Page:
When you have a much larger number of attendees the hybrid experience may look a little different. I was supporting a client in June on a much larger retreat that included over 120 participants and close to 50 joining virtually. Aiming to make sure everyone had the same experience, we broadcasted some of the sessions to the speaker in the room to those joining virtually. However, for the speed networking session, we had to adjust our approach to create two experiences that felt inclusive to those joining in-person and virtually. Those in-person participated in a common exercise of meeting and greeting others in the room for about five minutes before going to the next person. Trying to integrate virtual participants into something like that could have been a logistical nightmare and would have been difficult for virtual attendees to hear their in-person counterparts. Our equitable solution included identifying a planning team member facilitating a similar fully virtual experience for those on video. With the use of breakout rooms, participants were able to meet with new colleagues and reap the benefits of a networking session.
Sometimes Hybrid is Not the Answer
There will be some occasions where a hybrid live event is not the best solution. Every year I lead APCO’s Global Key Client Leader Summit. Starting in 2018 and 2019, this conference style learning program runs for 2.5 days for approximately 65 of APCO’s top global client leaders. In 2021 we held a two fully virtual summits to accommodate time zones. In 2022, we knew that we would be coming back in-person and there was much debate about making the event hybrid. Ultimately, I decided not to make it hybrid for various reasons.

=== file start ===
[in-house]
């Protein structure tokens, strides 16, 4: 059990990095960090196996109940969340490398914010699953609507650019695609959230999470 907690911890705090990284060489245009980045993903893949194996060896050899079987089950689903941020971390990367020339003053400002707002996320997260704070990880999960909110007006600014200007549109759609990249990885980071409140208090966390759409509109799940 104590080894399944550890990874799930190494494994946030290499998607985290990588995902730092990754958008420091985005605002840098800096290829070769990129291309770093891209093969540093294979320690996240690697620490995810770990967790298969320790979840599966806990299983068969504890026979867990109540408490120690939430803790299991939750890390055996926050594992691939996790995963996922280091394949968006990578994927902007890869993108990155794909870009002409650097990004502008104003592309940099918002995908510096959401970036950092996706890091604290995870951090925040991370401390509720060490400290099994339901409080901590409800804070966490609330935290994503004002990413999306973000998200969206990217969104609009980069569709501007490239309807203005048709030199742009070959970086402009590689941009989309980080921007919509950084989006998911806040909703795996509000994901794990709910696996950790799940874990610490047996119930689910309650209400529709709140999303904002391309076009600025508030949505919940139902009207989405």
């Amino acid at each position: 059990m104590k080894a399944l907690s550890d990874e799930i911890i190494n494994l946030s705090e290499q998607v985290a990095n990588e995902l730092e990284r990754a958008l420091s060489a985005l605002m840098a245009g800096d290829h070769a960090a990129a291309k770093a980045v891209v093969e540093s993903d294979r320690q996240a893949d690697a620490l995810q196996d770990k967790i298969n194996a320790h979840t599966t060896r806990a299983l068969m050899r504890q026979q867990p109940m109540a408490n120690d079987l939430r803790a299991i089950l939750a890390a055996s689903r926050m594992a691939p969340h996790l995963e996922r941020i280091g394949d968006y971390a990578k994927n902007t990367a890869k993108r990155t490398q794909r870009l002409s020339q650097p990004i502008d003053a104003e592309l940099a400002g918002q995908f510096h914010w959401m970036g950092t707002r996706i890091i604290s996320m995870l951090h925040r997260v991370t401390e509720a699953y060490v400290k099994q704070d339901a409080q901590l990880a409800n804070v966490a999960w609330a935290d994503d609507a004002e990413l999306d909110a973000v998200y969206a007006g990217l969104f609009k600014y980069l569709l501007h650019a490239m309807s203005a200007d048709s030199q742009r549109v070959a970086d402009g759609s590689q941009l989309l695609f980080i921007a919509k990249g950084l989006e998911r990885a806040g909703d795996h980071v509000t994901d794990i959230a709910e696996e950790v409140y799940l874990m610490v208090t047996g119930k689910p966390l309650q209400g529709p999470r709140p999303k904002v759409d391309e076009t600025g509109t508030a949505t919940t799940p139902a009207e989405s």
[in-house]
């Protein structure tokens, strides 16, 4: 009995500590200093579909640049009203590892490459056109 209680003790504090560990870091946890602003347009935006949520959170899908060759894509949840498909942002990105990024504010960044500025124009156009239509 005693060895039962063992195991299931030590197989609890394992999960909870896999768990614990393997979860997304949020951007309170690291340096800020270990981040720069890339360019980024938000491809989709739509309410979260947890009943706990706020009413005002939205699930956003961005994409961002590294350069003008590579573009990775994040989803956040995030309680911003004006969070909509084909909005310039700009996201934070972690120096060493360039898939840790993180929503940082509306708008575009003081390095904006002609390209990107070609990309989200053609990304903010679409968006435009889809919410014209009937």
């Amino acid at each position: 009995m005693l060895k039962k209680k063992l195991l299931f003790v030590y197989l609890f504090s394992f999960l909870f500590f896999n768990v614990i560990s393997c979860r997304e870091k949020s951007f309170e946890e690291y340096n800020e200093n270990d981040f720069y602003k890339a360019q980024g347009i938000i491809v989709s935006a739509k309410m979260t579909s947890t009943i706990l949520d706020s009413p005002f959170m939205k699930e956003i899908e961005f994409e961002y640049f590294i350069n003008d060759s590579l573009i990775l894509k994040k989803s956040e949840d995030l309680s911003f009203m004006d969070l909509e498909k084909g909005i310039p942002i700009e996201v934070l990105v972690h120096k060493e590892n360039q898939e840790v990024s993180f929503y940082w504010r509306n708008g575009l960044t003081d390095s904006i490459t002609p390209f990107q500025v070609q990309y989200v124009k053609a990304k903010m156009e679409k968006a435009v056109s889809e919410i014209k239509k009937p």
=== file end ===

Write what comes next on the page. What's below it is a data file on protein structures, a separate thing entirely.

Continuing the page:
Many participants that could not attend in-person were from time zones that were over seven hours in difference from the live time zone. Meaning, a session delivered any time after 10 a.m. would outside the virtual attendees typical working hours, which is not the most conducive to learning and was not an acceptable expectation if we are to value one’s work life balance.It would not have been fair to those joining virtually to not have support from someone in-person to ensure they were able to be included in the discussions or to adjust sound or video if there were technical issues with the stream.